John de Assheford

Writ of Mandamus, 28 November, 6 Richard II [1382]

  1. DEVON. Inq. taken at Exeter, Monday after the Epiphany, 6 Richard II. He held the under-mentioned messuage etc. in his demesne as of fee.

Assheford. A messuage and a carucate of land, and 27s. 2d. rent of assise from tenants at will, held by knight’s service of the heir of John de Clavill, late a minor in the wardship of Edward III, which John held them of Edward le Despenser, then a minor in the same wardship.

He died on 14 October, 36 Edward III [1362]. William de Assheford, his son, who was 2 years of age and more at the time of his death, is his heir.

Thomas Cheyne, then escheator, received the issues of the premises from the said 14 October until 1 July, 38 Edward III [1364], when the king by letters patent granted the custody of the premises to Henry Percehay until the lawful age of the heir, at a rent of 4 marks yearly at the Exchequer. Afterwards the present king, by letters patent of 18 October, 1 Richard II [1377], granted to the same Henry the marriage of the heir for a payment of 17 marks 6s. 8d. at the Exchequer. By virtue of these grants the said Henry and his executors have been in possession of the premises and received the issues ever since the said 1 July.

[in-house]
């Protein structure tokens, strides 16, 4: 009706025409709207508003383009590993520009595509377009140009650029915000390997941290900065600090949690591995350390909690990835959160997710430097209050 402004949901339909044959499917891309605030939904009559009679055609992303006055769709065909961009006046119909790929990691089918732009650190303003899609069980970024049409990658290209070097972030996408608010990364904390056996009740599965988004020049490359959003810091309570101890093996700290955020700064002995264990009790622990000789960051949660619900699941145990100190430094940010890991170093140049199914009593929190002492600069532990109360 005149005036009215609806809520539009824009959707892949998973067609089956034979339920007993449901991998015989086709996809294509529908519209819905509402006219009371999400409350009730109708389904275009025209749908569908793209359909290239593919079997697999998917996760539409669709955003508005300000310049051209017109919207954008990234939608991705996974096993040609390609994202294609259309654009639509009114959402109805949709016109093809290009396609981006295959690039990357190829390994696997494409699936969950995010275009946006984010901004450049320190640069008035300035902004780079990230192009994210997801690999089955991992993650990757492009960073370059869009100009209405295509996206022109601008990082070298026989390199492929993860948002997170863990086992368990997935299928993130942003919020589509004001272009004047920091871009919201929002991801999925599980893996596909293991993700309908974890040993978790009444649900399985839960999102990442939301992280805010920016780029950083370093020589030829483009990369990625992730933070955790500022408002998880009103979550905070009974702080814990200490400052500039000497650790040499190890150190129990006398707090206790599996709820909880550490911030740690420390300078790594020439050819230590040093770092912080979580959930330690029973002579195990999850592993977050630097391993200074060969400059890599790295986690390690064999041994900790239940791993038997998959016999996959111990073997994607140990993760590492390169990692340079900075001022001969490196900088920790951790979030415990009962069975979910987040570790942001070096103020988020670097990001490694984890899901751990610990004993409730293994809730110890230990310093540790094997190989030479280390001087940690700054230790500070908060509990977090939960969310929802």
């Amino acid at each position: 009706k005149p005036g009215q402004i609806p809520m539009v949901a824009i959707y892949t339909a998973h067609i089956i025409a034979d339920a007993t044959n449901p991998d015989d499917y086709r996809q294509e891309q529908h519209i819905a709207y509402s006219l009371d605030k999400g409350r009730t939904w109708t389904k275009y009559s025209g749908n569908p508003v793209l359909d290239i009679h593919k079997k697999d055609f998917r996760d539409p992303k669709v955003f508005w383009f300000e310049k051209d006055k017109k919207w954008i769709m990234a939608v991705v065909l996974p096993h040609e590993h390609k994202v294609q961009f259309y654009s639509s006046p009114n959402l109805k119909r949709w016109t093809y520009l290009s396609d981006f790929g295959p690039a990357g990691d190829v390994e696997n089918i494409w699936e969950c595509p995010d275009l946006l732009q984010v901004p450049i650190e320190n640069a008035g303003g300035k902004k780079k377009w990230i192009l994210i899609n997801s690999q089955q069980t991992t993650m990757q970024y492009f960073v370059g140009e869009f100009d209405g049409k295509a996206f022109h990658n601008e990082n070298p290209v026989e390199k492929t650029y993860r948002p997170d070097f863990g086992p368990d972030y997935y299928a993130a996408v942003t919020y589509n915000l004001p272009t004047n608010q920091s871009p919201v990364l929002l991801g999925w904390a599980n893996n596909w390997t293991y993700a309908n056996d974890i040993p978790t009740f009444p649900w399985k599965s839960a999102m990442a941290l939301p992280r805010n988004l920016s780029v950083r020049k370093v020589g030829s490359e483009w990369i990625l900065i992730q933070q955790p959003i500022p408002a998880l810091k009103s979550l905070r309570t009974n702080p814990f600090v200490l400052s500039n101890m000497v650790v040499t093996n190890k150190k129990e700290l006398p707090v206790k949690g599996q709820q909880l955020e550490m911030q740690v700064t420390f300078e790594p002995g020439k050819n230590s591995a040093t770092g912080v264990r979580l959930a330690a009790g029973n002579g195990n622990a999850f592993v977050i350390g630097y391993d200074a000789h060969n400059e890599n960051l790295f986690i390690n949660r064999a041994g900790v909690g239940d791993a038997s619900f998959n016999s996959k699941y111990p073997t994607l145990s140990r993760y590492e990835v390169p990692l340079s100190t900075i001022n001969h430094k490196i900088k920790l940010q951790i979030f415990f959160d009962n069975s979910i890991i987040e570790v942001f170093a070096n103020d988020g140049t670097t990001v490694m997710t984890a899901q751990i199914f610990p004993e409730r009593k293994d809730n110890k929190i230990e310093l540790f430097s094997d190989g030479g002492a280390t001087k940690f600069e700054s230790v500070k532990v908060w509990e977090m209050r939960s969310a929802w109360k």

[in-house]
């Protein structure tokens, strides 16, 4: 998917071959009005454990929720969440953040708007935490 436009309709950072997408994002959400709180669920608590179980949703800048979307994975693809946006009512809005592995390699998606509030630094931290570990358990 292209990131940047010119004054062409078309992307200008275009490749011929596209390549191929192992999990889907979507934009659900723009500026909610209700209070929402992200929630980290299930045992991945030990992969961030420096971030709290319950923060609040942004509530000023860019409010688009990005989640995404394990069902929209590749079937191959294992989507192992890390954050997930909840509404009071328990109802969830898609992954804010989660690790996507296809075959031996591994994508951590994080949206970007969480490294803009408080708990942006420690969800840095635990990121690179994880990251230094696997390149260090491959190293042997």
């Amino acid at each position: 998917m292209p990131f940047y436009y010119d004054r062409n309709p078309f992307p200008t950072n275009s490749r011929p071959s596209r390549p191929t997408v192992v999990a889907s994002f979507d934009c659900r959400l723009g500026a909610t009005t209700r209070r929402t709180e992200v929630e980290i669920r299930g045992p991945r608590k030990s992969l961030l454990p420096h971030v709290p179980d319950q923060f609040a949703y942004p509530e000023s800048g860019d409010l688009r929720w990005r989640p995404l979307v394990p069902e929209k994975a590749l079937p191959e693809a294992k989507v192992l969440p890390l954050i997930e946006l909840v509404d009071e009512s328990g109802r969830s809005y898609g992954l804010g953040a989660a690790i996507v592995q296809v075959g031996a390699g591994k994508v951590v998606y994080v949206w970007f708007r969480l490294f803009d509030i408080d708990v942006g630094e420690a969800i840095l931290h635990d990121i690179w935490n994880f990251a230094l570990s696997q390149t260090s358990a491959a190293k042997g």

1. Ric. II. File 2.4 (3)

 

Over the years, the Ayshfords had come into the possession of many other estates through marriage. These are not mentioned here.

 

JOAN WOLLAVINGTON.  William’s bride, perhaps chosen for him by Henry Percehay, was Joan, daughter and co-heir of Robert Wollavington of Wollavington in Somerset. Wollavington lies 3 miles NE of Bridgwater, where the Polden Hills cut across the Somerset Levels.

 

The couple had a son, another William, born in the 1380s. Around 1400 they succeeded in marrying him to the heiress Emma Ferrars, thus ensuring a significant rise in the Ayshfords’ wealth and status.